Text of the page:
To dance or not to dance? Modes of No Saying.
In his discussion of asceticism, Nietzsche distinguishes between two ways of saying no. On the one hand, there's the priest who says no to life, no to the body, no to health. And then there is the no saying of the strong man, such as the athlete, who says no as a way to affirm his vitality, his health, his strength.
The no of the strong man is in fact a yes — it affirms who he is, how he goes. The no of the weak, of the priest, is a turning away from life.
Conceptually, this is all quite clear. But in life the distinction is not always easy to maintain.
A few weeks ago, I was out with a young woman enjoying some cocktails when she suggested that we go dancing. It seems an innocent enough request (forget, for the moment, that she knows me rather well and was quite aware that such a request of me is not innocent). Everything in me — well, perhaps not everything — began to reel.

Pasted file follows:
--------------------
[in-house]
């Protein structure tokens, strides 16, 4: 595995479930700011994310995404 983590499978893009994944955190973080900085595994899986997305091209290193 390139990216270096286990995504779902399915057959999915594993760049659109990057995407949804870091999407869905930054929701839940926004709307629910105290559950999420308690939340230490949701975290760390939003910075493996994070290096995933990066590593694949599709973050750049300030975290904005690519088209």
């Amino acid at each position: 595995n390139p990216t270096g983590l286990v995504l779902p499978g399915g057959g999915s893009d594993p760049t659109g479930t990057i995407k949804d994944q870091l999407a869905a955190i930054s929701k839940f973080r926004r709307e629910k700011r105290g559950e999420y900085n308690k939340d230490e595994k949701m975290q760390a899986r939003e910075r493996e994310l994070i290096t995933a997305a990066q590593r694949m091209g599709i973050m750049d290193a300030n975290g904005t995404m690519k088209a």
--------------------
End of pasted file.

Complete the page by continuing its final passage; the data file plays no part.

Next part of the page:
I am not one who dances, I said myself. I've never danced in any public venue. It's not how I roll, as the kids might say; or it's not in my constitution, as Nietzsche might.
But do I not dance out of fear? Out of some ingrained hatred of the body, of my body? Is my not dancing perhaps a nihilism rather than an affirmation?
Do I go dancing with this young woman? Or not?
I did, honestly, consider going. But inertia was too much to overcome and I dillied and I dallied and I debated and I stressed until, finally, I declined: "No," I said.
In so doing, did I deny life? Or affirm myself?